from: http://europa.eu.int/comm/publications/booklets/eu_glance/12/txt_en.htm - 13.4.2003
Europe in ten points
The Treaty signed in Maastricht on 7 February 1992 makes progress towards a single currency irreversible, by splitting the timetable of achievements into three stages.
The criteria for going on to the third stage have been set as follows:
Stage II of economic and monetary union began on 1 January 1994. It is a transitional stage during which a determined effort will be made to achieve economic convergence. A European Monetary Institute (EMI) was set up in Frankfurt to strengthen the coordination of Member States' monetary policies, promote the use of the ECU and prepare the ground for the creation of a European Central Bank in Stage III.
The Madrid European Council on 15 and 16 December 1995 christened the future European currency the "Euro" and adopted the technical procedure for creating it.
Stage III will begin on 1 January 1999. In May 1998 the Member States' Finance Ministers will decide, on the basis of reports from the Commission and the EMI, which Member States meet the conditions for adoption of a single currency. The Commission considers that as regards the economic forecasts of the future, a majority of Member States will be able to fulfil the conditions set for the Euro by 1 January 1999. The Heads of State and Government meeting within the Council will confirm by qualified majority, after consulting the European Parliament, which Member States fulfil the conditions necessary for the single currency to be adopted.
At the beginning of Stage III a European Central Bank will be set up and the exchange rates between the participating currencies will be fixed once and for all. The Bank will be independent of national governments and will manage the monetary policies of all the Member States joining the single currency. Member States outside the currency union will join as soon as their economic performance permits, or when they take the political decision.
The single currency, the ECU, must be introduced on 1 January 1999 for the administrations and the banks. On 1 January 2002 at the latest, the Euro coins and notes must be in circulation. The common faces of the coins were officially introduced at the Amsterdam European Council. Technical discussions considered the opinion of the partially sighted and consumers as to their shape and composition.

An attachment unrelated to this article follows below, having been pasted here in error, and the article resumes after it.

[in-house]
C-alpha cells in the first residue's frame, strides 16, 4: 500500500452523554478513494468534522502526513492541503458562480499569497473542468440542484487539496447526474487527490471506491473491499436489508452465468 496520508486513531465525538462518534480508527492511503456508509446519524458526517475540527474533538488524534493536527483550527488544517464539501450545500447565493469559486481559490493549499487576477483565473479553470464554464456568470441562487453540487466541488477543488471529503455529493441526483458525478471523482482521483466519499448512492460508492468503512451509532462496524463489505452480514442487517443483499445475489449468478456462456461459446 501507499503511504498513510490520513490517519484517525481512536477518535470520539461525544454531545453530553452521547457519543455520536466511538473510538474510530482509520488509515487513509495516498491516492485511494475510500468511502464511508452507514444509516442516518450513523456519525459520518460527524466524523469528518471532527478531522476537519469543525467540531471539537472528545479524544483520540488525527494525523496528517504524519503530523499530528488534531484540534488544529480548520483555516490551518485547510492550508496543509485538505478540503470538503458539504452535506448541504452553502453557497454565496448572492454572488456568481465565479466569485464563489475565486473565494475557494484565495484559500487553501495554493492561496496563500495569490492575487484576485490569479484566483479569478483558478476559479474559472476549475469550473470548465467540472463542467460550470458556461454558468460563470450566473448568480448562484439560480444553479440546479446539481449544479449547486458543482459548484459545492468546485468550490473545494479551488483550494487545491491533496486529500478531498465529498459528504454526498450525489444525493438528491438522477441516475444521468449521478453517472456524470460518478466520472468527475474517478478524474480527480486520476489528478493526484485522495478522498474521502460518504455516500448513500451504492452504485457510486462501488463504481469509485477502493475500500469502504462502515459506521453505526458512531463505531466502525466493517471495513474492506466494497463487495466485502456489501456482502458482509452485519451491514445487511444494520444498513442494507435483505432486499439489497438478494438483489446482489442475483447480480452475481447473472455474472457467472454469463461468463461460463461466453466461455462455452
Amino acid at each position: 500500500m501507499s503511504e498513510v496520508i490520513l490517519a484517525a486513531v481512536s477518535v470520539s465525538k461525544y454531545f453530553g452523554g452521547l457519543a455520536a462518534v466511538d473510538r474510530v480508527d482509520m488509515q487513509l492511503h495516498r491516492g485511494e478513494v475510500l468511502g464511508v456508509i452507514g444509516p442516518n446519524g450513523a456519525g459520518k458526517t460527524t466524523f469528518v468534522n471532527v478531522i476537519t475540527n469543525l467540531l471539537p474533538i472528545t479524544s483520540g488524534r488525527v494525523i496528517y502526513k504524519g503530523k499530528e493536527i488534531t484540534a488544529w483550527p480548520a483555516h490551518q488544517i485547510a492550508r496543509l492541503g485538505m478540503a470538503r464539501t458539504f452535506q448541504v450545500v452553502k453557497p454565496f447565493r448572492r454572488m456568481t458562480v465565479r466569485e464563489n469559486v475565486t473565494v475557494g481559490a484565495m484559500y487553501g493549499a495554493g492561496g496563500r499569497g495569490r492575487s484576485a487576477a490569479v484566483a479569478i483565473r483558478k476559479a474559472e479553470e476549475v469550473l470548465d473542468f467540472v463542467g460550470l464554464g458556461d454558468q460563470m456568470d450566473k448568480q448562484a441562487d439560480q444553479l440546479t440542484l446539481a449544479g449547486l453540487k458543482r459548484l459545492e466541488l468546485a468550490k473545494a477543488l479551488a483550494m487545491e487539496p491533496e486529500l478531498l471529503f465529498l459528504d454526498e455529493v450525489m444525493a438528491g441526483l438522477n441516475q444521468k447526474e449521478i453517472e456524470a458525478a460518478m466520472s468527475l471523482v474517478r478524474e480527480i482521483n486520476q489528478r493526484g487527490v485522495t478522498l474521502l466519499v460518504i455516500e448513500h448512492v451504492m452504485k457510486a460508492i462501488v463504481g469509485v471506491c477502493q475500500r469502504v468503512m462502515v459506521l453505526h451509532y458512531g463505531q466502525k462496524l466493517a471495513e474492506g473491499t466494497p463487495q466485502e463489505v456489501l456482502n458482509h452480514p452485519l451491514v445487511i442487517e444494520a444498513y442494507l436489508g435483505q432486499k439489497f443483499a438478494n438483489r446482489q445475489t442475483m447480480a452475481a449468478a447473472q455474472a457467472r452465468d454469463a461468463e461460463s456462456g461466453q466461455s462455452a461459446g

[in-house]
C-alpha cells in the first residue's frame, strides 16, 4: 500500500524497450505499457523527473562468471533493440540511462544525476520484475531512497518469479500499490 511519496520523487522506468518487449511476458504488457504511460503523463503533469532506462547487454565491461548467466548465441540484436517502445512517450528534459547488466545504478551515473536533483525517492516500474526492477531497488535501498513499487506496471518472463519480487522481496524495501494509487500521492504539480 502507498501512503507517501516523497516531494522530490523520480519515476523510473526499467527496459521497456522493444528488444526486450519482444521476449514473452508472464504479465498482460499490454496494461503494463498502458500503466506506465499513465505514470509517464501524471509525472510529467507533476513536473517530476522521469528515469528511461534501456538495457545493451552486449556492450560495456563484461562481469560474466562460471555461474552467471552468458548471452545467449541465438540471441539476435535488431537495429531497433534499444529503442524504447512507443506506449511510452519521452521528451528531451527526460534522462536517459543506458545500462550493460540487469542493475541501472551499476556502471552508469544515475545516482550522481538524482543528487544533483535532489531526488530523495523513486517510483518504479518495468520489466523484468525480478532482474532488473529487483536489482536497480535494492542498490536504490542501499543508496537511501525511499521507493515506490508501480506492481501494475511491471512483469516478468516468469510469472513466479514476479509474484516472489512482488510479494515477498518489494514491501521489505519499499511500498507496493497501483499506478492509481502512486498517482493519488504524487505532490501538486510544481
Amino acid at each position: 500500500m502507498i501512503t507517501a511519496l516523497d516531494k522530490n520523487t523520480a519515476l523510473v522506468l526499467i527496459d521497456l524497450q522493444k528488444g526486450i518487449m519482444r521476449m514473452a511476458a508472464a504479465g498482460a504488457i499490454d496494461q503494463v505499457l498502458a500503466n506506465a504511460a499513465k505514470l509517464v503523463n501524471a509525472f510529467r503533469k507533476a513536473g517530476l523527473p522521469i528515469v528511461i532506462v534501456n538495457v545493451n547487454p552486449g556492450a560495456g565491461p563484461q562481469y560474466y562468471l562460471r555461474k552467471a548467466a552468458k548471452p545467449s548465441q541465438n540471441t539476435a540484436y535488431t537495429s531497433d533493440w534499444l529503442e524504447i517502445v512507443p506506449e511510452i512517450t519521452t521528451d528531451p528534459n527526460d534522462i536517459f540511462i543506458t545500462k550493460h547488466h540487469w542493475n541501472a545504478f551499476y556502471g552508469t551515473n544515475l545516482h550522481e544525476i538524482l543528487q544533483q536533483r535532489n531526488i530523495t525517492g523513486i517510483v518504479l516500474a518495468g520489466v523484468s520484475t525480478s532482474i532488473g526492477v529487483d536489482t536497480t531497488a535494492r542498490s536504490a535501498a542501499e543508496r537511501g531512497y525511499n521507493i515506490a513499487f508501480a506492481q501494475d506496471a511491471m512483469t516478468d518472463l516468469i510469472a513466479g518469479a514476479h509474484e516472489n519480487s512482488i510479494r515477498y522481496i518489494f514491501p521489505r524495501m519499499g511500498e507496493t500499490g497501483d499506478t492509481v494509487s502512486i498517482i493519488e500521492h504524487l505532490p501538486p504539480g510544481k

On 1 July 2002, the Euro will replace national currencies in the Member States joining the single currency. Between these two dates, prices will be displayed both in ECUs and in the national currency to help European consumers familiarise themselves gradually with the new currency.
Under protocols to the Treaty, the United Kingdom and Denmark reserve the right to opt out of Stage III even if they meet the economic performance criteria. Following a referendum Denmark stated that it did not intend to take part. Sweden also made clear its reservations.
In order to complete the provisions of the Maastricht Treaty, the European Council meeting on 17 June 1997 in Amsterdam adopted two important resolutions:
In the resolution on the "coordination of the economic policies during Stage III of the EMU", which the European Council adopted in Luxembourg on 13 December 1997, it took an important decision by stipulating that the "Ministers of the Member States joining the EMU may meet together informally to discuss questions arising from the specific responsibilities they share under the single currency". The Heads of Government of the Fifteen thus opened the door to a process of strengthening joint membership, which could bring those countries which adopted the Euro in their economic, budget, social and tax policies even closer together, beyond monetary union itself.
The introduction of a single currency by the end of the century is the European Union's most ambitious goal yet. There are bound to be setbacks along the way which will test the political will of the Member States involved. The crucial question of public opinion's acceptance of an innovation which directly affects the daily life of every citizen will also decide the success of the Euro.